Peter Cree – PURCHASE ART – click here
The skin of an acoustic instrument is one of the most difficult and important aspects of luthery. It serves to both protect the wood and allow the tops to vibrate freely ,imparting a special tone. A poorly applied finish will kill volume and tone where as a great finish will color the music and improve volume. History shows that most makers of great instruments kept their formulas and methods a highly held secret.
As a visual artist and musician, I always wondered why there are only a few variations available….gloss, matte, and to the great classical guitar makers, French Polish (hand applied shellac). Factory finishes tend to be around 10 mils in thickness. Necessary in a production venue to save time and labor. French Polish comes in around 1 mil but is very fragile.
In the past ten years , I’ve been working on a very different type of technique that allows a great acoustic sound along with an opportunity to create imagery. I call this , the Art of the Acoustic Finish. People ask , “why are you painting guitars?”…my answer is , “I’m not….I’m working the skin of the instrument “ Anyone can paint a guitar ignoring the relationship between the art and the function. Very few people can merge image and function in 2 mils of medium.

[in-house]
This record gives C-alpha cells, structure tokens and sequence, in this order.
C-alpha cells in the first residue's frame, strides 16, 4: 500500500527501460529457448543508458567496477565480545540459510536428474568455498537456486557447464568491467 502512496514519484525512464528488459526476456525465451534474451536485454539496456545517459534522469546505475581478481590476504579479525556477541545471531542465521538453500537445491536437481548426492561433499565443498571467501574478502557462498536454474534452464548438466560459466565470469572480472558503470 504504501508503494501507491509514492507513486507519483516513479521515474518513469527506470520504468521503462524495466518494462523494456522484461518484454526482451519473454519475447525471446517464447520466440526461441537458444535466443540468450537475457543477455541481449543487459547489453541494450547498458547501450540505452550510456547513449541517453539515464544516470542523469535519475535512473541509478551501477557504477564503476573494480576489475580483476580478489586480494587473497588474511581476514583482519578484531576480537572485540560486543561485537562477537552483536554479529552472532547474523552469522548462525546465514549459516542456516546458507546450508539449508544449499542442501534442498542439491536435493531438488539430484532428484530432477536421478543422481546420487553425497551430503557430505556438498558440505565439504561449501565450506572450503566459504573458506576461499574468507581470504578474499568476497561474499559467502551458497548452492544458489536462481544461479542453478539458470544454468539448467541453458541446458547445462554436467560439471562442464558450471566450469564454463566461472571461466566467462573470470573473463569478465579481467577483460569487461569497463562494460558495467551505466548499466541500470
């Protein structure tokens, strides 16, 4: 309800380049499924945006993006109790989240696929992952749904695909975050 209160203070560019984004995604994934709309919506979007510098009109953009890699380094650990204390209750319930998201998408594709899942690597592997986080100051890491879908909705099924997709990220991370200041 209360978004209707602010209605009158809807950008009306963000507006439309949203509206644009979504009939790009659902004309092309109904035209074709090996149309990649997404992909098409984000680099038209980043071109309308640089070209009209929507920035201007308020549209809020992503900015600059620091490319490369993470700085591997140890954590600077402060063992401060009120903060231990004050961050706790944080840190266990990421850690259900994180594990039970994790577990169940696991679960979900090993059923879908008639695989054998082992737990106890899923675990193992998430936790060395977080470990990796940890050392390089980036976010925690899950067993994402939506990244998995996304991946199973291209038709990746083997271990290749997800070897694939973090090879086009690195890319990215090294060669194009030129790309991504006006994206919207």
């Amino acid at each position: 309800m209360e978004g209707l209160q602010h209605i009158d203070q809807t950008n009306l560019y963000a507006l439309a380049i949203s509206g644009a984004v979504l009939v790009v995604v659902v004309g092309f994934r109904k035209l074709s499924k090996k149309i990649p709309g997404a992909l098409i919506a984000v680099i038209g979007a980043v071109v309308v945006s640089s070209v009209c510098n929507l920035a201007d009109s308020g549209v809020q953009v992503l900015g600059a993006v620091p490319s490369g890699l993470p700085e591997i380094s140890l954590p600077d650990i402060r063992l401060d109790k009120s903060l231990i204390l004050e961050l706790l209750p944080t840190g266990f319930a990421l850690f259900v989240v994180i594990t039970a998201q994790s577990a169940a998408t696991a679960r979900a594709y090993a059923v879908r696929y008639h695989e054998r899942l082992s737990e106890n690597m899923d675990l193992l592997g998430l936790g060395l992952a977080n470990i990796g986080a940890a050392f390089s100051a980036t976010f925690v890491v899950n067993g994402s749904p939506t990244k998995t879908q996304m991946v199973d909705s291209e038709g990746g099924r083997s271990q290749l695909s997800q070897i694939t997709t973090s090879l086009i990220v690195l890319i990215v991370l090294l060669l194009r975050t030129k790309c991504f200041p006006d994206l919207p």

My technique mixes artists pigment in either lacquer or shellac. Very difficult to control since the brushstroke dries so quickly. Every stroke is like a layer of glass….each piece takes thousand of these brush strokes which must be sanded between layers to achieve a flat, monolithic surface. This is an intense labor of love taking an average of 100 hours per top.
These “Objects of Desire” are the outcome of process. They are a record of struggle… exploration with no map… this is my definition of art.
Just a few of Peter Cree’s pieces of wood music instrument art – please click thumbnails for a larger view.